Le Piante


The Thorn in the Side 3°



«Among the books in my library (I’m looking at them now) there are some I will never open again»
Jorge Luis BORGES

- LUCIO, you really got me curious the last time. Tell me!

- The first example I want to give you, dear MARIA, is not so recent and has been partially corrected as to its conclusion only after a long time and by others. It concerns the revision of the genus Epithelantha, published by C. GLASS and R. FOSTER, two Americans well known among the cactophiles at that time, in the remote 1978, in the most prestigious periodical: The Cactus and Succulent Journal of America. These two experts, with their strong and influent point of view expressed in their “Revision of the Genus Epithelantha”, managed to restrain not only any further studies on the relationship between the various entities belonging to this genus, but also, as a consequence, to decrease the interest of the enthusiasts on this subject. In that work, without showing any uncertainty, they stated that there is only a single species made up by six distinct varieties, based on the fact that: ‘.....the distribution of these taxa is so limited, the differences so minor, that .....’. In the same work they accused  C. BACKEBERG, about whom I have already told you, of having described  Epithelantha polycephala '... in a shockingly brief and incomplete way...' since he basically stated that '...the entity in question differs from the genus’ type for its densely clumping growth, with very small stems, often about the thickness of a pencil, .....' omitting the spine count and other measures, and without mentioning flowers, fruits and seeds. At this point, if you would expect to find these data in the revision of the two authors you would end up equally shocked and disappointed: of the six entities treated, for the  varieties micromeris, bokei, unguispina and polycephala just the flowers are briefly mentioned; for micromeris, bokei e greggii just the fruits; and for micromeris and greggii just the seeds. All this gives the impression that the two authors, having seen so many populations in the wild, but perhaps neither having cultivated them from seed, nor pollinated or reproduced them, were moved by an excessive urge to simplify rather than to observe.  Also a question comes to mind: are flowers, fruits and seeds really so important in the internal systematic of the genus Epithelantha?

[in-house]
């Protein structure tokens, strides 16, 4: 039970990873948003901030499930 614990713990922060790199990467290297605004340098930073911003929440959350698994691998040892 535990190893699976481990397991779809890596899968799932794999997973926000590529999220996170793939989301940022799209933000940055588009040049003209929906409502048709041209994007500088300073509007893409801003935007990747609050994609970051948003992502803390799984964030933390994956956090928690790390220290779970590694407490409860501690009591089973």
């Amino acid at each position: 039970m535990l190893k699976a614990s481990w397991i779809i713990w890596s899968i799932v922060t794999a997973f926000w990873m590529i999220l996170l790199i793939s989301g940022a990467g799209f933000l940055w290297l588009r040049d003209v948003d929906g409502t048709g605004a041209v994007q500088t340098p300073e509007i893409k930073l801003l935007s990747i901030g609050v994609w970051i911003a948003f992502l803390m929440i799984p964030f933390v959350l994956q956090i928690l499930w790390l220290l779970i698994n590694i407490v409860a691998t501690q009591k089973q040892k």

- Really nice! Now I understand how C. GLASS, in other circumstances, tried to get credit for somebody else’s work, the style is the same! However, I must admit that I have still not clear what the situation of the genus Epithelantha was before the intervention of the two Americans.